At 35 months of age, Tigers are sub-adults. Males reach sexual maturity at the age of 48 to 60 months.
The Amur Tiger is currently classified as “Endangered” on the IUCN Red List of Threatened Species. According to the IUCN’s report: “…despite a bounce back in tiger numbers in 2010 after a very cold and snowy winter in 2009 (Miquelle et al. 2010). Poaching of Tigers as well as their wild prey species is considered to be driving the decline (Schwirtz 2009). Moreover, a broad genetic sampling of 95 wild Russian tigers found markedly low genetic diversity, with the effective population size (Ne) extraordinarily low in comparison to the census population size (N), with the population behaving as if it were just 27–35 individuals (Henry et al. 2009). This reflects the recent population bottleneck of the 1940s, and concords with the low documented cub survivorship to independence in the Russian Far East (Kerley et al. 2003). Further exacerbating the problem is that more than 90% of the population occurs in the Sikhote Alin mountain region, and there is little genetic exchange (movement of Tigers) across the development corridor, which separates this sub-population from the much smaller subpopulation, found in southwest Primorye province (Henry et al. 2009).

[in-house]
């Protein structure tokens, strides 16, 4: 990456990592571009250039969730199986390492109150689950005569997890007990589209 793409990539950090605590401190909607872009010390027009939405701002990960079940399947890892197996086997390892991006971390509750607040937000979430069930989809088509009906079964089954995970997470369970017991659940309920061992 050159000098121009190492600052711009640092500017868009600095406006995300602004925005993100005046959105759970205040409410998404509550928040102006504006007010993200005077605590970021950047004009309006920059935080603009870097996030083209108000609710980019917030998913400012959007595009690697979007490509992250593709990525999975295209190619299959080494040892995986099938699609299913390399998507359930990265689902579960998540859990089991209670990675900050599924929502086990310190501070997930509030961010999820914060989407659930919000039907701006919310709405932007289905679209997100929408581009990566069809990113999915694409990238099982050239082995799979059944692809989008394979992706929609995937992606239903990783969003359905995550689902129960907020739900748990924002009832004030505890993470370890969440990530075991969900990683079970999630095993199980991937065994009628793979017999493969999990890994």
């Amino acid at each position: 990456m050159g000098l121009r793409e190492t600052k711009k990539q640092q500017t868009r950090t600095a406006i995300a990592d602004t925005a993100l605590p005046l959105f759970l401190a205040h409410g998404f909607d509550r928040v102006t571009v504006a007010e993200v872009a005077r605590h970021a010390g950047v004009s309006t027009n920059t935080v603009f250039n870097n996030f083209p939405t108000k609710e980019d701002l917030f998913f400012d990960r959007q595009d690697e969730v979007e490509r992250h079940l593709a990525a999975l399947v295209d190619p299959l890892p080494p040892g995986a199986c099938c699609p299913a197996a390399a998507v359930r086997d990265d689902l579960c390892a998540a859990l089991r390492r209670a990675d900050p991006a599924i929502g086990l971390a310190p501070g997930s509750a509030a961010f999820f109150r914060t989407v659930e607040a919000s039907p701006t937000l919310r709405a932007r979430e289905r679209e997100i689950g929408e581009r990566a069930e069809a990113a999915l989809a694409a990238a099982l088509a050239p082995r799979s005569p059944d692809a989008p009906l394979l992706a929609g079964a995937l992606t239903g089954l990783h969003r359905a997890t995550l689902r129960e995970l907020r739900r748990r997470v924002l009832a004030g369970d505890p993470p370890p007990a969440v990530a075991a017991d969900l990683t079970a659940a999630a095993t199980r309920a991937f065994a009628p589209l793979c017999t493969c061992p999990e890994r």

In China, the small population is not independently viable and dependent on movement of animals across the border with Russia.”
Five critically endangered Grey-breasted Conure chicks recently hatched at Paradise Park in Hayle, Cornwall, UK.
Park Director, Alison Hales, remarked, “We first received this species at Paradise Park in 2015. We were keen to co-operate in the breeding scheme for these pretty Conures, because the status of the species in the wild is ‘Critically Endangered’. Sadly, surveys show that they are declining rapidly, owing to heavy trapping and ongoing habitat loss within their range.”